Archaeology of Uzbekistan
The protohistory of Uzbekistan initiates in the stone Age in accordance with evident proofs of human existance. Yet, this age is known as Paleolith. Rare types of petroglyphic inscriptions, entombments, and transient settlements spoted by archeologians, are too obvious and acknowledged as a fact. Central Asia travel agency provides full data on this subject and resumes historical argument.
The first traces of antique inhabitans were detected in Southern Uzbekistan in 1931. In 1938, exploring the area of Surkhandaria region, archeologians encountered their cave habitation and relics of a teenager about 10 years old and a grown up Neanderthalian who lived in the median Paleolith at the same time. Near Samarkand city, there was found a primitive stand-in lodging typical for hunters of late Paleolith. Villages of archaic people of the Stone and Bronze Ages were discovered in Karakalpakistan desert in 1937. As for ancient animals, most species were noticed in desolated areas in waste lands of Turkministan, Kazahstan, and Khorezm. Among remains were skeltons of mammoth, horses, bulls, deers, beavers, as well as many other species belonging to that time. Central Asian territory was quite adaptable for people in settling down on account of suitable natural circumstances, it is indicated by numerous remnants excavated in Kizil-Kum and Kora-Kum deserts, especially ancient shelters and graves.
As indicated by remaining parts, it appears obvious that the basic occupation of the general population living in the median Paleolith was hunting. They chased wild saigas, badgers, ground scquirrels, and predatory animals. Aside from hunting, people practiced collective gathering of different berries, root-crops, fruits, stems, etc. Their general achievement was utilizing the fire. Inside the shelters there could be seen stony hearthes. Most of the implements of that time were carved from stones, apparently, by splitting off chalk-rocks and ball-jasper with flintstones. Among the items were stony bowls, thimbles, scraping utilities and hatchets. Moreover, timbered and made of bone things were used simulteneously. The walls of the caverns were scrawled with scratches and there were bent skeletons in graves encompassed by goat hornings, as vindication of intellectual growth. According to all the discoveries such as nomadic villages in Samarkand city, hieroglyphs in Sherabad, Madjaiskaya cavern in Baisun rigeon, and in many parts of Uzbekistan, we can surely say that they are all typical for the Stony Age. That was the period of living standard improvement, because of invention of primal household appliances: hammers, various scratchers, knives and so on. As a result of necessity in awls and needles to stitch garments from animal fells, people had to use all available materials, such as bones or hoofs. Arrowheads came around simultaneously with bows and arrows. A dozen of fishhooks clearify that in Surhandarya region and not far from Tashkent Canal there were already settlements, in which fishing was an ussual activity. In Zareut-Say ravine in Sherobad area there are a plenty of ideographs portraying human shapes.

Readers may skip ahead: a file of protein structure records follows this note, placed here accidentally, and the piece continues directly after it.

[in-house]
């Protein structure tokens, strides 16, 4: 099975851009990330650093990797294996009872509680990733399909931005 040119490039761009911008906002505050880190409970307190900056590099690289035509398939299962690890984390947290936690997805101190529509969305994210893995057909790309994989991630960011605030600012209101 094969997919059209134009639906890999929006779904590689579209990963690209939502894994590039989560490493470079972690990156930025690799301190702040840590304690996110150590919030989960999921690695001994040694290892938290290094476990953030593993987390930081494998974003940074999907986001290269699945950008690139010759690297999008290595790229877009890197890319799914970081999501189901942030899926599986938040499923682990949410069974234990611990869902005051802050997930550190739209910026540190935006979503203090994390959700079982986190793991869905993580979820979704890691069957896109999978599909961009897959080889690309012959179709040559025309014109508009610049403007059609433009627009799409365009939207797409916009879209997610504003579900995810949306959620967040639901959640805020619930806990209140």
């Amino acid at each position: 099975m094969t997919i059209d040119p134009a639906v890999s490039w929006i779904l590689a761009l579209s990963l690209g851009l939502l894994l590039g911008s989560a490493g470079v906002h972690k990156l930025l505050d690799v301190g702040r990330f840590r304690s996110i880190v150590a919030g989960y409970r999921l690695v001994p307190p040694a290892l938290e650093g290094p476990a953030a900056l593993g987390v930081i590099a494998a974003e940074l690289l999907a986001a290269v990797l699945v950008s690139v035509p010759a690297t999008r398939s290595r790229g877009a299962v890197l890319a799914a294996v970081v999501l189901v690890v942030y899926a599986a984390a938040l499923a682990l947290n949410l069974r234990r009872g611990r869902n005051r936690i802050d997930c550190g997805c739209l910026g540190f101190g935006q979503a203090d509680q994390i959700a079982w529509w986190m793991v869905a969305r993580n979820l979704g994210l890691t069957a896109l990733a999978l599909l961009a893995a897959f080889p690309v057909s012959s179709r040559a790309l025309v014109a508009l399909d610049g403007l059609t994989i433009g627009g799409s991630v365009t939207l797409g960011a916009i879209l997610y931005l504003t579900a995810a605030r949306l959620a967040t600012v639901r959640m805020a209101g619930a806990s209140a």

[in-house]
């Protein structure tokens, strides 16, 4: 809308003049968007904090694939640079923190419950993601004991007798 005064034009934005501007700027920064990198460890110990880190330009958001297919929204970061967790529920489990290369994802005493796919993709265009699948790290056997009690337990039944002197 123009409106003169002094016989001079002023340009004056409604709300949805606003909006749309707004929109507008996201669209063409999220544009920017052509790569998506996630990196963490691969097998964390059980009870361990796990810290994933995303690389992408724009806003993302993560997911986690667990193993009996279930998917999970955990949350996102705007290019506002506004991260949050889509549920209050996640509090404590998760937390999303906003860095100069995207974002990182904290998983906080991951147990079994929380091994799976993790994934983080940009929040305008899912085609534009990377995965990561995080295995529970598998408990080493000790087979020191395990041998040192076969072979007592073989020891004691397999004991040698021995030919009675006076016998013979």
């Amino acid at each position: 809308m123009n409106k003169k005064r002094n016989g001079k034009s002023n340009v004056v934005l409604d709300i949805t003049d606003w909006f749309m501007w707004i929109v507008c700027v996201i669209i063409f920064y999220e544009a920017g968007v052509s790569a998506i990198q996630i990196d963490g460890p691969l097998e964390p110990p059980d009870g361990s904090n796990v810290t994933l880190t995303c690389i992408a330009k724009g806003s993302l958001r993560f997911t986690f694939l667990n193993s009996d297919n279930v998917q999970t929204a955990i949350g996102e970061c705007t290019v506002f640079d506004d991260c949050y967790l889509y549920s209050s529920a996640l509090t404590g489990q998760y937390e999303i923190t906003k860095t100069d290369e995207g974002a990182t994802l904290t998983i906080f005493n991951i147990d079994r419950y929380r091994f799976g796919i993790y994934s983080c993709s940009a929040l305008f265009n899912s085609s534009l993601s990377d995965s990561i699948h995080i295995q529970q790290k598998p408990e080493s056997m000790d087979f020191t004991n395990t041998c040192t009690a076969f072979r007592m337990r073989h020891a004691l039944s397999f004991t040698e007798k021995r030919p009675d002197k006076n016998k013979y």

The latest Stone era is characterized by substantial agricultural development, progress in craftsmanship, particularly ceramic crockery and garment-stitching. Countless excavations enable to realize the vastitude of human functional activity. For example, heated dishes near Amudaria river, down the Ungus stream, or artworks found in the several parts of Kora-Kum desert, in the hollow of Surhandaria vicinity, in Tashkent outskirts and even in direction of Fergana valley. On every Uzbek tour, the attention is attracted by vital statistic of population exectly of this epoch.